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The Art of the Netherlands (2 CD Set) - The Early Music Consort of London, David Munrow
Josquin Desprez, Heinrich Isaac, Hayne van Ghizeghem
The Art of the Netherlands (2 CD Set) - The Early Music Consort of London, David Munrow
Genres: Special Interest, Pop, Classical
 
  •  Track Listings (23) - Disc #1
  •  Track Listings (14) - Disc #2


      
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CD Reviews

Holds Its Own After Three Decades
Leslie Richford | Selsingen, Lower Saxony | 05/08/2005
(5 out of 5 stars)

"Virgin?s David Munrow Edition was issued to commemorate the twentieth anniversary of the unfortunate passing of this amazing man who influenced the British early music scene at the beginning of the seventies like no other ? as musicologist, music journalist, musical instrument collector and, of course, as performer. ?The Art of the Netherlands? was originally a 3-LP collection, one of the last that Munrow made, having been recorded in London?s Abbey Road studios in February and April 1975. As might be expected from such a collection, it offers an overview of the creative efforts of the Dutch-Flemish school of composition between approx. 1450 and 1550. The first of the two CDs is devoted entirely to secular songs by Josquin Desprez, Heinrich Isaac, Hayne van Ghizeghem (with arrangements by Alexander Agricola), Antoine Brumel, Johannes Ghiselin, Jacob Obrecht, Johannes Ockeghem and Antoine Busnois ? most of these names will be familiar to those who love the choral music of this age, but of the songs here presented, only a few are commonly performed. Munrow?s performance practice, using countertenors and a whole array of mediaeval and renaissance instruments as accompaniment, could raise an eyebrow today, a more puristic approach being generally preferred, but the result is definitely worth hearing, with some excellent singing by James Bowman and a team of up to fourteen singers. The sound quality is excellent, although the stereo panorama does not appear to be as broad as on some other Munrow discs.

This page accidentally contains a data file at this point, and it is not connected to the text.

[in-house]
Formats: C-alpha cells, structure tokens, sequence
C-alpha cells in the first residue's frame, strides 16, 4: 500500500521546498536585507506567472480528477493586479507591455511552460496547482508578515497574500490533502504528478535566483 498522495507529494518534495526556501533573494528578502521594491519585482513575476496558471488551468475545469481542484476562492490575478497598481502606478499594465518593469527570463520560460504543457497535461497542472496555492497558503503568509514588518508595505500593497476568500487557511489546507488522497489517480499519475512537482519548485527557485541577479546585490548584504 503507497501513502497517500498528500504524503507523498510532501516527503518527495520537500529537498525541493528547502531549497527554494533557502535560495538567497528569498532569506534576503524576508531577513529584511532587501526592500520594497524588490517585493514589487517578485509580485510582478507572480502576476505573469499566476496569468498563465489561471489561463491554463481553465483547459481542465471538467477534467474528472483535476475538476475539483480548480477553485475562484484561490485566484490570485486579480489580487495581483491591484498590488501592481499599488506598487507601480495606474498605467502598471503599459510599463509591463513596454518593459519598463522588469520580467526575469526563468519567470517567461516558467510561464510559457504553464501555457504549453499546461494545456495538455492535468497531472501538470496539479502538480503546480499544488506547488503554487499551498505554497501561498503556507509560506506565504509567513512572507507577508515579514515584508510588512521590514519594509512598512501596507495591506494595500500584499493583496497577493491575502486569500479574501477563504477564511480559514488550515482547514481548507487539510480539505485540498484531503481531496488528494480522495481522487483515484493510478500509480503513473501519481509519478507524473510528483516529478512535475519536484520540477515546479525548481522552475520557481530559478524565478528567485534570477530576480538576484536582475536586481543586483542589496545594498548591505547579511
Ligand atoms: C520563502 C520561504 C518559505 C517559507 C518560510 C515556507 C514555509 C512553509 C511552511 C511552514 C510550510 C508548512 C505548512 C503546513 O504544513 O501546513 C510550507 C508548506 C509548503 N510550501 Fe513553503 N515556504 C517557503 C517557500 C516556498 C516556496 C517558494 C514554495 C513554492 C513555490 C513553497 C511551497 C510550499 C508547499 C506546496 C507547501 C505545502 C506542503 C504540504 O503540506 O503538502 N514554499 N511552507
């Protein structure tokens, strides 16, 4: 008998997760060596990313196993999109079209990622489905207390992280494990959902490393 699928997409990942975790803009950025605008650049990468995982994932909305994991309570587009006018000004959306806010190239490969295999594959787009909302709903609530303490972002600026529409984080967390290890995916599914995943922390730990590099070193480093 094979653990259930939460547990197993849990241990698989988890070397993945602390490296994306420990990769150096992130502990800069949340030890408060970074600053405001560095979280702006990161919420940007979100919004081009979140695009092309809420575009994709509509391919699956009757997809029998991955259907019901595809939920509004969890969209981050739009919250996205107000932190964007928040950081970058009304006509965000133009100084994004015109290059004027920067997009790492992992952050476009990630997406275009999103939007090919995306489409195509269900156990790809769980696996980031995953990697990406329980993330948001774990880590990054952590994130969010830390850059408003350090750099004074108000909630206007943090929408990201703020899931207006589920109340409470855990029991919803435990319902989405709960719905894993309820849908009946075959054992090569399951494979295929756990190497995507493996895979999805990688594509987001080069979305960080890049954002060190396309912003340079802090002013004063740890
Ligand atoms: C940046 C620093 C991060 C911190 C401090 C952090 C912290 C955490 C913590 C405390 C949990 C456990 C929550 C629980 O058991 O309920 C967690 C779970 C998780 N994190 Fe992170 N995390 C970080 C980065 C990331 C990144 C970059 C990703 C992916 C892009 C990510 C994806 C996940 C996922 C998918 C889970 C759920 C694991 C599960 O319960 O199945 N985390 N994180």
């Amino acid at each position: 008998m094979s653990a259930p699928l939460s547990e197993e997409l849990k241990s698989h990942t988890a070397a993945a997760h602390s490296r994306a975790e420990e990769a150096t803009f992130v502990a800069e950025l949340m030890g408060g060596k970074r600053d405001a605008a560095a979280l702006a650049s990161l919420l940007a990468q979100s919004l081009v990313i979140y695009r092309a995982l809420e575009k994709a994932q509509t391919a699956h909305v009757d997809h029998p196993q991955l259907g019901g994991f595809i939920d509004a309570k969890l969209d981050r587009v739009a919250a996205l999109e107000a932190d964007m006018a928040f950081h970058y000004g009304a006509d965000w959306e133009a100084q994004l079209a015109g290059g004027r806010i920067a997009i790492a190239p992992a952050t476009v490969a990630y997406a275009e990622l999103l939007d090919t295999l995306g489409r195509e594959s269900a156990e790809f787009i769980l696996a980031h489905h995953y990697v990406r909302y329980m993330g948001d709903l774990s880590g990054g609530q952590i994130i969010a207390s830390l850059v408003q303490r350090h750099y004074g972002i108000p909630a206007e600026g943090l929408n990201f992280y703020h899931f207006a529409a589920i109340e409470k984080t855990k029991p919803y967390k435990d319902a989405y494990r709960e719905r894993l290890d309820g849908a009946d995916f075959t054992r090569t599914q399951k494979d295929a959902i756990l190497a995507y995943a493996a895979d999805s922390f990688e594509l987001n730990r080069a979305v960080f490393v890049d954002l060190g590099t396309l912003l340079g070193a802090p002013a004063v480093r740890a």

The second of the two CDs is divided between a composite mass that Munrow has put together from movements by Johannes Tinctoris, Brumel, Josquin, Pierre de la Rue and Isaac, and a series of sacred and Marian motets by Obrecht, Compère, Josquin, Jean Mouton, Ockeghem, Obrecht and La Rue (with alternative ascriptions in some cases and complemented by the usual anonymi). This second disc is strictly vocal without instrumental accompaniment, something that is not only historically accurate but also makes for absolute clarity in listening. Munrow?s choir is made up of men only except on one single track where he uses two sopranos; the voices are superb and enable one to revel in this delightful music. The way bass Terry Edwards maintains the deep tessitura in some of the motets is, I find, particularly impressive. Of course, there are plenty of recordings around today (in the meantime 30 years have passed) with this kind of music sung by mixed choirs (Tallis Scholars, the Sixteen) in impeccable performances, but Munrow and his all-male team are still able to hold their own after all these years.
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